Night parrot feather discovered in South Australia gives hope to ecologists
An array of complex clues has lead to the discovery of a very recognisable, bright green feather that ecologists say, belongs to the elusive night parrot.
A TEAM of ecologists from the Australian Wildlife Conservancy have discovered a bright green feather, which they say belongs to the elusive night parrot (Pezoporus occidentalis).
The feather, hidden in the nest of zebra finch located in a patch of samphire near Lake Eyre, is the first sign of the nocturnal bird in South Australia for over a century.
Now, ecologists have said that it’s clear that small populations of the endangered bird could exist across several states and territories.
The search was first ignited by footage captured in 2016 of a peculiar shape, resembling that of the night parrot, lurking around the Lake Eyre region.
Images from the camera trap. (Image Credit: Australian Wildlife Conservancy)
Ecologists John Young and Keith Bellchambers, aware of previous recordings of the night parrot around this area in 1883, didn’t rule out the possibility that this could be the parrot they were looking for; however the footage wasn’t enough to convince them, so the two returned to the area and began an intense search for potential night parrot habitats.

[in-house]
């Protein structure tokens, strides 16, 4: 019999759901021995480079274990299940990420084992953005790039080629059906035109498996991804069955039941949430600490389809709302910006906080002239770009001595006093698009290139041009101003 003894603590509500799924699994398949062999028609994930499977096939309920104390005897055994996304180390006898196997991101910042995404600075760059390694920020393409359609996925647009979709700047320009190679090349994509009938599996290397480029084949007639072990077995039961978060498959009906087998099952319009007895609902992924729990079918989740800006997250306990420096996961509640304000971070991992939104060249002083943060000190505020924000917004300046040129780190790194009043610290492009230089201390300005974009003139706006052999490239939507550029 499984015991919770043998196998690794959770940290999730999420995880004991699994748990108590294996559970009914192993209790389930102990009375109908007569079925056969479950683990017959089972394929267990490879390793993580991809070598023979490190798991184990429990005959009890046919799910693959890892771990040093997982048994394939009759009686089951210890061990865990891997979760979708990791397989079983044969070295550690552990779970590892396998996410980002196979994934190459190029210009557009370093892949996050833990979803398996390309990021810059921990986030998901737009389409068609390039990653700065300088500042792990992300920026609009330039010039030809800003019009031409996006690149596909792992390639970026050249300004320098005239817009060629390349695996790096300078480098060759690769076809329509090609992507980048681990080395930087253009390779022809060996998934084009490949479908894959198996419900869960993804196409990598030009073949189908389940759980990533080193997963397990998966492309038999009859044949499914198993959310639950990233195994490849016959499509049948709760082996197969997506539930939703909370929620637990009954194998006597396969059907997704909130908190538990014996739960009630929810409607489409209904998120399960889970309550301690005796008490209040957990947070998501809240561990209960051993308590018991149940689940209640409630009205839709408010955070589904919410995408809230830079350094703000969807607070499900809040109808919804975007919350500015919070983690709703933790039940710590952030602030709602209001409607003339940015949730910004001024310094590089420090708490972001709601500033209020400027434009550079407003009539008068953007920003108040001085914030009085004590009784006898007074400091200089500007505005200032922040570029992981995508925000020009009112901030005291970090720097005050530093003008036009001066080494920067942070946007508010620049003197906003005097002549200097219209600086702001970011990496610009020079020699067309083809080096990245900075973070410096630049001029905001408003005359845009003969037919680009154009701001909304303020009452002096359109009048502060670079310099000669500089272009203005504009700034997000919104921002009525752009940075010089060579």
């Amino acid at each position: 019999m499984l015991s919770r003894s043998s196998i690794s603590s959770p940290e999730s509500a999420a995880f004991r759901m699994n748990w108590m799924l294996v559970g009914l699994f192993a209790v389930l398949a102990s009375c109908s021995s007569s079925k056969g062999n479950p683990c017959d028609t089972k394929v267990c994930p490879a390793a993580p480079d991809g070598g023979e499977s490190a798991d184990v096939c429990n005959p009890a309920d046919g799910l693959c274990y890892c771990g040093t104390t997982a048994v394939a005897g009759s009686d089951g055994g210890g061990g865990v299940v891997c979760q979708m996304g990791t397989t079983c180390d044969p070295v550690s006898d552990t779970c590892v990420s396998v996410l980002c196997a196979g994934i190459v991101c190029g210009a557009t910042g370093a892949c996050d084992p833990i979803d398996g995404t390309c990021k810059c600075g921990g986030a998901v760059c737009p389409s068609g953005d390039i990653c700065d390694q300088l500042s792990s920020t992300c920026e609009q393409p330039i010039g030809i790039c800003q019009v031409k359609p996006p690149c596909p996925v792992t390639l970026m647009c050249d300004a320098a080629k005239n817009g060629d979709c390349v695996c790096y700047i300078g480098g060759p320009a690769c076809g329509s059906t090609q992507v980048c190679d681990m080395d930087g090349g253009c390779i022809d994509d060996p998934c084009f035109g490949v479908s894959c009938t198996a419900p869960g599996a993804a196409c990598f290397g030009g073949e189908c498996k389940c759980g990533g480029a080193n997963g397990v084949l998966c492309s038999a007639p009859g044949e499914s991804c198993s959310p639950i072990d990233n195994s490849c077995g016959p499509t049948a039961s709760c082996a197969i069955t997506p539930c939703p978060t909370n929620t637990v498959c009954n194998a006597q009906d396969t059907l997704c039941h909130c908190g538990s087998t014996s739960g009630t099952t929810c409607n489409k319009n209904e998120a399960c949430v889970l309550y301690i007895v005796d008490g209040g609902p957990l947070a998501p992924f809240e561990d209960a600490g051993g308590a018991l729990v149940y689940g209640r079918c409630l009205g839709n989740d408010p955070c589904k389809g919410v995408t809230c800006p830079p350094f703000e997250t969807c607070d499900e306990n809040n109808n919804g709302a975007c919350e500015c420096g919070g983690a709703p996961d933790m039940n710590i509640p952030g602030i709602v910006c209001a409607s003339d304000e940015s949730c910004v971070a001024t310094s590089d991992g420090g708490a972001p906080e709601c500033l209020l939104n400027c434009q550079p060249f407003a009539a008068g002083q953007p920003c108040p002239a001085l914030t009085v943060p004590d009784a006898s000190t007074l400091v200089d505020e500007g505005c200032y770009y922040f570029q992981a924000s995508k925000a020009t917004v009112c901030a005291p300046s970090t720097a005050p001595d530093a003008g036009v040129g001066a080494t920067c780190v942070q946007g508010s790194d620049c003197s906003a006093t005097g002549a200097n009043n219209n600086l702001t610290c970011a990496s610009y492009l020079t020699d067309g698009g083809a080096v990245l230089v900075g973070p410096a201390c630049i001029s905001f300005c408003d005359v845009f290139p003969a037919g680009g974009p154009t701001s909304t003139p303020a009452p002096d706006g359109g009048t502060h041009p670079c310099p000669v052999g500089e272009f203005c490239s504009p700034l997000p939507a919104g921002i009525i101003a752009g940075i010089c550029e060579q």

A game changer for John and Keith came in the form of a wedge-tailed eagle’s nest, which they found just across from the patches of samphire they’d been surveying. Knowing that zebra finches often nest under these eagles nests, and also that these birds line their nests with feathers; the two ecologists were hopeful that the finches may have utilised a loose feather of the night parrot. And to their surprise, they were right.
“Zebra Finches just love to build their nests in the base of a Wedge-tailed Eagle’s nest, so we walked over to investigate. Keith and I looked at many Zebra Finches’ nests before finally an unmistakable small green feather appeared within the fresh base lining of one of the nests,” John said.
“People show excitement in many different ways, mine was to shake uncontrollably with numbing excitement and Keith’s was sheer disbelief with his hands holding his head. An incredibly emotional time for both of us.”
Out of concern for the birds safety Australia’s Threatened Species Commissioner, Gregory Andrews has warned birdwatchers to keep their distance.
“Australians love their wildlife and bird watchers from time to time can have a reputation for being quirky and interested to find birds, but AWC will do its best to protect this population,” he told ABC News.
The feather discovered in the zebra finches nest. (Image Credit: Australian Wildlife Conservancy)